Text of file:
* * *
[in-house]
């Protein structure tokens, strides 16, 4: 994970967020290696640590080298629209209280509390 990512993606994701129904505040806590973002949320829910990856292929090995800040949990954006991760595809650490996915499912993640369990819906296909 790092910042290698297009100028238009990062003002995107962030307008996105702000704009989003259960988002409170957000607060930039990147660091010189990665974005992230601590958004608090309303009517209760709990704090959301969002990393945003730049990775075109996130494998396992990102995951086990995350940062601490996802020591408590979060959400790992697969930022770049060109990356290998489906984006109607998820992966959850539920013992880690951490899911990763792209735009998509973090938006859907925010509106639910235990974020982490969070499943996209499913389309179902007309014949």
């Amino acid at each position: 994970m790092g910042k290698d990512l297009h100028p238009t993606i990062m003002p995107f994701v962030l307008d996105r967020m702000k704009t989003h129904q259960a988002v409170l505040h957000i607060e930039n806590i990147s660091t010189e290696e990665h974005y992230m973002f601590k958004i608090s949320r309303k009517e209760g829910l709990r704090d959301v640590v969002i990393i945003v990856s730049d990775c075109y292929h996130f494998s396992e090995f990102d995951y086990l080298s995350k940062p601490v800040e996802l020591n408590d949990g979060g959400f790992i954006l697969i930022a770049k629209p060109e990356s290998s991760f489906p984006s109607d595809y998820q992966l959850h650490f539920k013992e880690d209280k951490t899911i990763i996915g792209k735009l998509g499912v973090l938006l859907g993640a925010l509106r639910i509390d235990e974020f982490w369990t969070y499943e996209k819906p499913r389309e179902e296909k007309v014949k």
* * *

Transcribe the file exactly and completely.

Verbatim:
[in-house]
């Protein structure tokens, strides 16, 4: 994970967020290696640590080298629209209280509390 990512993606994701129904505040806590973002949320829910990856292929090995800040949990954006991760595809650490996915499912993640369990819906296909 790092910042290698297009100028238009990062003002995107962030307008996105702000704009989003259960988002409170957000607060930039990147660091010189990665974005992230601590958004608090309303009517209760709990704090959301969002990393945003730049990775075109996130494998396992990102995951086990995350940062601490996802020591408590979060959400790992697969930022770049060109990356290998489906984006109607998820992966959850539920013992880690951490899911990763792209735009998509973090938006859907925010509106639910235990974020982490969070499943996209499913389309179902007309014949």
């Amino acid at each position: 994970m790092g910042k290698d990512l297009h100028p238009t993606i990062m003002p995107f994701v962030l307008d996105r967020m702000k704009t989003h129904q259960a988002v409170l505040h957000i607060e930039n806590i990147s660091t010189e290696e990665h974005y992230m973002f601590k958004i608090s949320r309303k009517e209760g829910l709990r704090d959301v640590v969002i990393i945003v990856s730049d990775c075109y292929h996130f494998s396992e090995f990102d995951y086990l080298s995350k940062p601490v800040e996802l020591n408590d949990g979060g959400f790992i954006l697969i930022a770049k629209p060109e990356s290998s991760f489906p984006s109607d595809y998820q992966l959850h650490f539920k013992e880690d209280k951490t899911i990763i996915g792209k735009l998509g499912v973090l938006l859907g993640a925010l509106r639910i509390d235990e974020f982490w369990t969070y499943e996209k819906p499913r389309e179902e296909k007309v014949k």